Was God at Work During Poway Shooting?

By Mark A. Kellner
Posted April 29, 2019

Violence continues to stalk America’s houses of worship and their worshipers. On April 27, during Sabbath services on the last day of Passover, a 19-year-old man, a student at California State University at San Marcos, entered the Chabad Center of Poway, California, a San Diego suburb, and opened fire.

One woman died and three others, including the group’s rabbi, were injured. One of the injured, an 8-year-old girl, had recently moved with her family to the area from Israel after rocket attacks from Gaza had placed her family in danger.

The alleged shooter, who surrendered to police shortly after fleeing the scene, posted a hate-filled message to an online forum in which he “praised the suspects accused of the deadly attacks on Muslims at mosques in New Zealand last month and Jews at Pittsburgh’s Tree of Life synagogue,” the Voice of America news service reported.

The suspect’s screed also slammed U.S. President Donald Trump: “You mean that Zionist, Jew-loving, anti-White, traitorous [expletive]? Don’t make me laugh,” he wrote, according to a news article in The Washington Times.

The California attack came exactly six months after a shooting at the Tree of Life Synagogue in Pittsburgh, Pennsylvania, in which 11 people were murdered, the worst attack on Jews in the United States. That alleged assailant also employed anti-Semitic words and castigated the president for his ties to Israel and Jews, including family members Ivanka Trump and Jared Kushner, who are Orthodox Jews.

The Tragedy Could Have Been Worse

Whatever the motives, the Poway attack could have been much worse had it not been for a succession of events that slowed, and then stopped, the violence.

Rabbi Yisroel Goldstein, who founded and led the congregation, suffered injuries to both hands and lost an index finger to the violence. He appeared in front of television cameras the following day with both hands heavily bandaged and one arm in a sling, and described the shooting, as well as the things that may have prevented greater tragedy and loss of life.

According to media reports, Lori Gilbert-Kaye, a 60-year-old member of the Chabad congregation, stepped between the gunman and Goldstein: “Lori took the bullet for all of us,” he said, according to Britain’s Guardian newspaper. CNN quoted the rabbi paying tribute to his friend of 25 years: “She died to protect all of us,” he said.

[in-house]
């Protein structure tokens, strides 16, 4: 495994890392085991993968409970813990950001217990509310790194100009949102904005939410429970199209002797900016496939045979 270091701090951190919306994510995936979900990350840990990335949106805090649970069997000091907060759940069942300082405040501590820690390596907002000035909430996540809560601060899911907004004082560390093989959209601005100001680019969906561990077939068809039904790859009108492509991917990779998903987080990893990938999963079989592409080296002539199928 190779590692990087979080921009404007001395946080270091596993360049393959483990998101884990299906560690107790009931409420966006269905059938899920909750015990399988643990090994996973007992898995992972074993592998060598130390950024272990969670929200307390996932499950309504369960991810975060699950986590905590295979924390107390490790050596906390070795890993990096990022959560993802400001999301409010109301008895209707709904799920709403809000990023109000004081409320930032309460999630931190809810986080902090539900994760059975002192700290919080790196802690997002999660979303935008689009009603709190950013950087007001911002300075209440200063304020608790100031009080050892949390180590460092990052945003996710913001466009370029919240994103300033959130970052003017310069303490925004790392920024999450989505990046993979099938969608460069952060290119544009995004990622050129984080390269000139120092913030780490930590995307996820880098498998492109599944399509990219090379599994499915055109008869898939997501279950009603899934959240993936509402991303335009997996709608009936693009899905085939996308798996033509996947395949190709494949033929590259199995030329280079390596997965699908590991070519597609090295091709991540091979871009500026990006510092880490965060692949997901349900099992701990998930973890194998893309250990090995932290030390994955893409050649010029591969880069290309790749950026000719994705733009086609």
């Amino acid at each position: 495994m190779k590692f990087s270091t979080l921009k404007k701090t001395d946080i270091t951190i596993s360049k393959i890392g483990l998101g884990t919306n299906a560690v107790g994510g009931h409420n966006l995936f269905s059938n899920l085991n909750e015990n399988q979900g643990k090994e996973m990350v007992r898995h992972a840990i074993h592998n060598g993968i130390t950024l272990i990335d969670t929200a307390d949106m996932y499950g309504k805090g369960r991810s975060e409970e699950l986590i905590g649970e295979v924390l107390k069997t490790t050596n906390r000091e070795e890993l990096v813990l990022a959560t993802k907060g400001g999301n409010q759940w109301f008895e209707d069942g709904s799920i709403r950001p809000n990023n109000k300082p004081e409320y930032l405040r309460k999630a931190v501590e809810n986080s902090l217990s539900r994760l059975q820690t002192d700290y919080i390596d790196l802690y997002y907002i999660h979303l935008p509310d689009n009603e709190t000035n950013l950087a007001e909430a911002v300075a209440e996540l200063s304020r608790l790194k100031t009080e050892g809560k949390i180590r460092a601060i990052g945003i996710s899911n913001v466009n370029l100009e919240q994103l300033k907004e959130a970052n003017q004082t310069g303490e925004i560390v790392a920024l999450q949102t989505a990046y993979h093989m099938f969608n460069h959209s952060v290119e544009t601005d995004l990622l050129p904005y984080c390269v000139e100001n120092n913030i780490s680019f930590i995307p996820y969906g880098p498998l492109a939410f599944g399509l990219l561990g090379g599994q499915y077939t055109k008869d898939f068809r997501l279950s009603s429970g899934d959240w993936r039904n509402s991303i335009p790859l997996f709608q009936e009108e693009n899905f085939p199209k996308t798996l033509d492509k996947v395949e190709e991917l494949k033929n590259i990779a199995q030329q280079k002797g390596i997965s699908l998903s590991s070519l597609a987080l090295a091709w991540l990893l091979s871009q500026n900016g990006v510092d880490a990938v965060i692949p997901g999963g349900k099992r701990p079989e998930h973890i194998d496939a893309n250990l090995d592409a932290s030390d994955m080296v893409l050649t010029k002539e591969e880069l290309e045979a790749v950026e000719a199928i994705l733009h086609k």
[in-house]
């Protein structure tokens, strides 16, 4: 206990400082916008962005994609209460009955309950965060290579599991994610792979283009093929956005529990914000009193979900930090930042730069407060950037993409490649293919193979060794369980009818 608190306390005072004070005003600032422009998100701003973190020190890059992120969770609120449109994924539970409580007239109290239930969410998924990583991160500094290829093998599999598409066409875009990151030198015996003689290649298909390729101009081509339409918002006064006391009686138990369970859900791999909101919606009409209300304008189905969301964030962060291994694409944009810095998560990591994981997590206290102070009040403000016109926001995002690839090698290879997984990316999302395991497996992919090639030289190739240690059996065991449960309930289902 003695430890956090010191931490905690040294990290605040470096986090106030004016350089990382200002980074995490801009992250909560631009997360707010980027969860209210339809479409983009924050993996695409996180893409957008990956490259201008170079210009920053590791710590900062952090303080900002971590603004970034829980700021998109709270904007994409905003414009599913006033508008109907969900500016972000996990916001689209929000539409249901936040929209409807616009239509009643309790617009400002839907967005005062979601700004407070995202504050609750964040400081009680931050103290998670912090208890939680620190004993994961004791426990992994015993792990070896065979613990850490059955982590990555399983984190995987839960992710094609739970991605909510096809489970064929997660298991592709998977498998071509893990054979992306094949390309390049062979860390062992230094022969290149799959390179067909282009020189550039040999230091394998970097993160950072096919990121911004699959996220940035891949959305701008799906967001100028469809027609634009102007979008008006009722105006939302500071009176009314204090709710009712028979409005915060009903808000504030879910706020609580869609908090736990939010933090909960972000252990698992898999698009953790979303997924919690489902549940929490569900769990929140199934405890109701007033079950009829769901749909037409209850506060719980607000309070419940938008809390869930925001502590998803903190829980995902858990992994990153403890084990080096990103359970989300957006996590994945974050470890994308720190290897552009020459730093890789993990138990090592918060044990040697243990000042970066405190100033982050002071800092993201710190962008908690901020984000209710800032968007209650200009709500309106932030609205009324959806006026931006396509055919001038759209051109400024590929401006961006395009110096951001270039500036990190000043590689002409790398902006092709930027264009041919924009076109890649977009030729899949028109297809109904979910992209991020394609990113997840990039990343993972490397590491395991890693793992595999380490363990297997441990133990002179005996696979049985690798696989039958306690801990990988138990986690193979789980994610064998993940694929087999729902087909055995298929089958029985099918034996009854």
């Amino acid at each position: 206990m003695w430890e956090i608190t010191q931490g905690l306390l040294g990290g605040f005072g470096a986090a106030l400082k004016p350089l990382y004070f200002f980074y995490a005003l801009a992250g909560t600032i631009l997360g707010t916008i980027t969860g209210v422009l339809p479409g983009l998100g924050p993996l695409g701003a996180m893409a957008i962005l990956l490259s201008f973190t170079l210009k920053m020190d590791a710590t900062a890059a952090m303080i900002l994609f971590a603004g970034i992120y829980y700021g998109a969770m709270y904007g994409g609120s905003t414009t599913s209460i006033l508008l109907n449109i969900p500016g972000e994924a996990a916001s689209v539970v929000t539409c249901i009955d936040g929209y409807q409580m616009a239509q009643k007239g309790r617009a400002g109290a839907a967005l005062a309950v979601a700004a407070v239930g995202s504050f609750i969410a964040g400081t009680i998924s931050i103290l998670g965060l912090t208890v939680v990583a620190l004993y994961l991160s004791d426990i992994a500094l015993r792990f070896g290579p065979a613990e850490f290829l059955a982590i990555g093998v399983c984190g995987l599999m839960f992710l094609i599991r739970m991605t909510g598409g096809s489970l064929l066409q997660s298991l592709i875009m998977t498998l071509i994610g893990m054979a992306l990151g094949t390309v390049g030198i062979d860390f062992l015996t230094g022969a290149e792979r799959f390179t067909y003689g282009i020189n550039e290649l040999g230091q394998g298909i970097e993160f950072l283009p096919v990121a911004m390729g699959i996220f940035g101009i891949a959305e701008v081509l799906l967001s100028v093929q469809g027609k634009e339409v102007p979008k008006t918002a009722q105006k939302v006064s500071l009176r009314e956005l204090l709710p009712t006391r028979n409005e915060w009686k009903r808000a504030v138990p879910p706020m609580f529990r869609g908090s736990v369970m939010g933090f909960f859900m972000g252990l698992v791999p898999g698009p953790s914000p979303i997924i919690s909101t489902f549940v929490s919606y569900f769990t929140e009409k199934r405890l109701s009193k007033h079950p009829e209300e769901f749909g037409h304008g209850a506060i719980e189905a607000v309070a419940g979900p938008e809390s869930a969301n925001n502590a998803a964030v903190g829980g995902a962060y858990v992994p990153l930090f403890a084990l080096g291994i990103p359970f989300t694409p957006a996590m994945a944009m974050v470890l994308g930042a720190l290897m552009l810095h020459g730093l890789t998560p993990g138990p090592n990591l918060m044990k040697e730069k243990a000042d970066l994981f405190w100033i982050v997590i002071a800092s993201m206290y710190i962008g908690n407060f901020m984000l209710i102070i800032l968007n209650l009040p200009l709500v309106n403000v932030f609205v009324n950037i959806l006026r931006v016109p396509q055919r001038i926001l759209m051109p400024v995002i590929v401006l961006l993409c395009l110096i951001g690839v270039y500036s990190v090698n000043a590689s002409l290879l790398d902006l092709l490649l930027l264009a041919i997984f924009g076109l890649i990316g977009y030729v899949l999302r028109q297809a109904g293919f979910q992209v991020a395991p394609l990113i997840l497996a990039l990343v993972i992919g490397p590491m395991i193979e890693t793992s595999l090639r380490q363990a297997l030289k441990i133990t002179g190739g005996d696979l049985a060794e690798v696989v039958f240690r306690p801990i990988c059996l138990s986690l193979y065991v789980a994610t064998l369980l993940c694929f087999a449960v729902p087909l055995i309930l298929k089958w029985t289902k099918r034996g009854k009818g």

An emotional Goldstein assessed the reason for his being spared: “I have lived through this horror for a reason,” radio station WLS-AM reported. “God didn't want me to die yesterday,” Goldstein said. “I will never forget yesterday. My missing finger will forever scar me physically, but it’s going to remind me how vulnerable we are, and also how heroic each one of us can be.”

NPR quoted Goldstein as noting one of the fortunate occurrences during the shooting: “Miraculously, just miraculously, the gun jammed,” Goldstein said. “And in attendance at the synagogue there was a border patrol, off-duty agent ... who recently discovered his Jewish roots.”

Jonathan Morales, the agent, had been asked by Goldstein to bring his service revolver to services, USA Today reported: “Please arm yourself when you are here. We never know when we’ll need it,” Goldstein told Morales. Though the agent and another person were unable to capture the gunman, Morales was able to shoot at the suspect’s car as it fled the scene.

It’s sad, even tragic, that a spiritual leader would have to tell a worshiper to bring a weapon to services, but today’s world seems to now require such security measures. Continued violent attacks against churches, synagogues, mosques, and other houses of worship in the United States and around the world have heightened tensions in many places. For a number of years, churches have hosted safety classes, and some recruit members to serve as armed security during services, NBC News reported.

Why Is There So Much Evil in the World?

Such events leave both the religious and skeptics asking, "What is the source of evil in today’s world?" And will terrorism bring about changes that many simply don’t see coming, changes that will have a negative impact on our freedom to worship and serve God? And how should believers react when facing difficult, even calamitous, situations?

Evil exists, as the Jewish congregants of Poway know all too well. “Did God Create the Devil?” is an informative biblical study that will take you through this question and show you the answers from the pages of your Bible.

At the same time, terrorist activities could be part of a series of actions that provoke a government crackdown on civil liberties, in the name of “security” and “peace.” Such a change could very well restrict believers from Sabbath worship, according to “The USA in Bible Prophecy,” another free Bible study to guide you through this interesting topic.

And what happens when disasters and violence strike? Should believers expect God’s protection? “Is it wrong to expect God's protection when facing calamity?” is a Bible question-and-answer segment discussing this topic. According to Pastor Doug Batchelor, “We ought to do what we can, using common sense, to protect ourselves. God protects those who trust in Him and have peace, but bad things can happen.”

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